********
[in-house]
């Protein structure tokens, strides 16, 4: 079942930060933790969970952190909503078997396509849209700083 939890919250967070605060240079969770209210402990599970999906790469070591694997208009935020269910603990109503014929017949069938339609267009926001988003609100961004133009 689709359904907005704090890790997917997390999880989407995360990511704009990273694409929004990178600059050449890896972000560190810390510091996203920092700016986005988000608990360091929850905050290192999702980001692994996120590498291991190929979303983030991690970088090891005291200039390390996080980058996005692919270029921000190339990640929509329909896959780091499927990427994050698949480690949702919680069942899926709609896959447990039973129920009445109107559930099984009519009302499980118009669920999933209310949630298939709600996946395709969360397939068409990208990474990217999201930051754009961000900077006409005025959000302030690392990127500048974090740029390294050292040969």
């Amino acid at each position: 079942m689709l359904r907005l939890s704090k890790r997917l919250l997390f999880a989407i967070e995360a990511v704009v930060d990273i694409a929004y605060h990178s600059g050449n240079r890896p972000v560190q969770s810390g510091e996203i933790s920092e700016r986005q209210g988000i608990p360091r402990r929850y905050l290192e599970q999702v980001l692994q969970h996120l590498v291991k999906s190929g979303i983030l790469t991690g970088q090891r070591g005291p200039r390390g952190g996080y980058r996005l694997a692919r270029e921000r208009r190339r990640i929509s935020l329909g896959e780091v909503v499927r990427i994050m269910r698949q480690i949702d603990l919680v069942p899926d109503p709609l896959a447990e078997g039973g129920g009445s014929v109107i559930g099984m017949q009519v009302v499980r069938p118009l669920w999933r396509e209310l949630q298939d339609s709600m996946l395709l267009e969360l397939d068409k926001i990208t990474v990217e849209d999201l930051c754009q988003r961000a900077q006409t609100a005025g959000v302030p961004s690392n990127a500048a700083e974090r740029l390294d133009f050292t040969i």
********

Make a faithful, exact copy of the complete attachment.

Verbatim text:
[in-house]
């Protein structure tokens, strides 16, 4: 079942930060933790969970952190909503078997396509849209700083 939890919250967070605060240079969770209210402990599970999906790469070591694997208009935020269910603990109503014929017949069938339609267009926001988003609100961004133009 689709359904907005704090890790997917997390999880989407995360990511704009990273694409929004990178600059050449890896972000560190810390510091996203920092700016986005988000608990360091929850905050290192999702980001692994996120590498291991190929979303983030991690970088090891005291200039390390996080980058996005692919270029921000190339990640929509329909896959780091499927990427994050698949480690949702919680069942899926709609896959447990039973129920009445109107559930099984009519009302499980118009669920999933209310949630298939709600996946395709969360397939068409990208990474990217999201930051754009961000900077006409005025959000302030690392990127500048974090740029390294050292040969």
């Amino acid at each position: 079942m689709l359904r907005l939890s704090k890790r997917l919250l997390f999880a989407i967070e995360a990511v704009v930060d990273i694409a929004y605060h990178s600059g050449n240079r890896p972000v560190q969770s810390g510091e996203i933790s920092e700016r986005q209210g988000i608990p360091r402990r929850y905050l290192e599970q999702v980001l692994q969970h996120l590498v291991k999906s190929g979303i983030l790469t991690g970088q090891r070591g005291p200039r390390g952190g996080y980058r996005l694997a692919r270029e921000r208009r190339r990640i929509s935020l329909g896959e780091v909503v499927r990427i994050m269910r698949q480690i949702d603990l919680v069942p899926d109503p709609l896959a447990e078997g039973g129920g009445s014929v109107i559930g099984m017949q009519v009302v499980r069938p118009l669920w999933r396509e209310l949630q298939d339609s709600m996946l395709l267009e969360l397939d068409k926001i990208t990474v990217e849209d999201l930051c754009q988003r961000a900077q006409t609100a005025g959000v302030p961004s690392n990127a500048a700083e974090r740029l390294d133009f050292t040969i």